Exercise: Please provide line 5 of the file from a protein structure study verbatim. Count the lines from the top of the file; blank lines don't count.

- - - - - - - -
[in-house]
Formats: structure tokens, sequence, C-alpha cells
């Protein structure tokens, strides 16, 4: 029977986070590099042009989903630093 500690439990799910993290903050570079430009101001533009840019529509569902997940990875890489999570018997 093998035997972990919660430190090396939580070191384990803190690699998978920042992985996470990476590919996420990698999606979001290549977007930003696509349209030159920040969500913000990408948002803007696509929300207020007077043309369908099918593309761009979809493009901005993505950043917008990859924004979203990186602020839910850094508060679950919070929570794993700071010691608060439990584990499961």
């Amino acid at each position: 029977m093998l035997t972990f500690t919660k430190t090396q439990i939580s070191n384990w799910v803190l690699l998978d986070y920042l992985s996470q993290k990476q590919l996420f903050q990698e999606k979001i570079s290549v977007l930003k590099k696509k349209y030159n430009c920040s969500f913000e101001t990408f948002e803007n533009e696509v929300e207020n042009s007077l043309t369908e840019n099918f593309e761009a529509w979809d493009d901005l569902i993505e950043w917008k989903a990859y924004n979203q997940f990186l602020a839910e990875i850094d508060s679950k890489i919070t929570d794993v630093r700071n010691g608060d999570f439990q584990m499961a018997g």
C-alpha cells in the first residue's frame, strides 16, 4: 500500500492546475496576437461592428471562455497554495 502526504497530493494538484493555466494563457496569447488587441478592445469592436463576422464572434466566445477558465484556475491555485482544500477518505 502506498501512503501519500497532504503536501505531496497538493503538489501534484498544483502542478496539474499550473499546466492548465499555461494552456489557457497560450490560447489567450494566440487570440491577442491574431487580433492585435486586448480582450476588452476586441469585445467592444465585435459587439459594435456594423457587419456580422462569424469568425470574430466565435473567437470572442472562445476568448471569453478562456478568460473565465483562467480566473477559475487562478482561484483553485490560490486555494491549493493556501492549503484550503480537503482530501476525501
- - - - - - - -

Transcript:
C-alpha cells in the first residue's frame, strides 16, 4: 500500500492546475496576437461592428471562455497554495 502526504497530493494538484493555466494563457496569447488587441478592445469592436463576422464572434466566445477558465484556475491555485482544500477518505 502506498501512503501519500497532504503536501505531496497538493503538489501534484498544483502542478496539474499550473499546466492548465499555461494552456489557457497560450490560447489567450494566440487570440491577442491574431487580433492585435486586448480582450476588452476586441469585445467592444465585435459587439459594435456594423457587419456580422462569424469568425470574430466565435473567437470572442472562445476568448471569453478562456478568460473565465483562467480566473477559475487562478482561484483553485490560490486555494491549493493556501492549503484550503480537503482530501476525501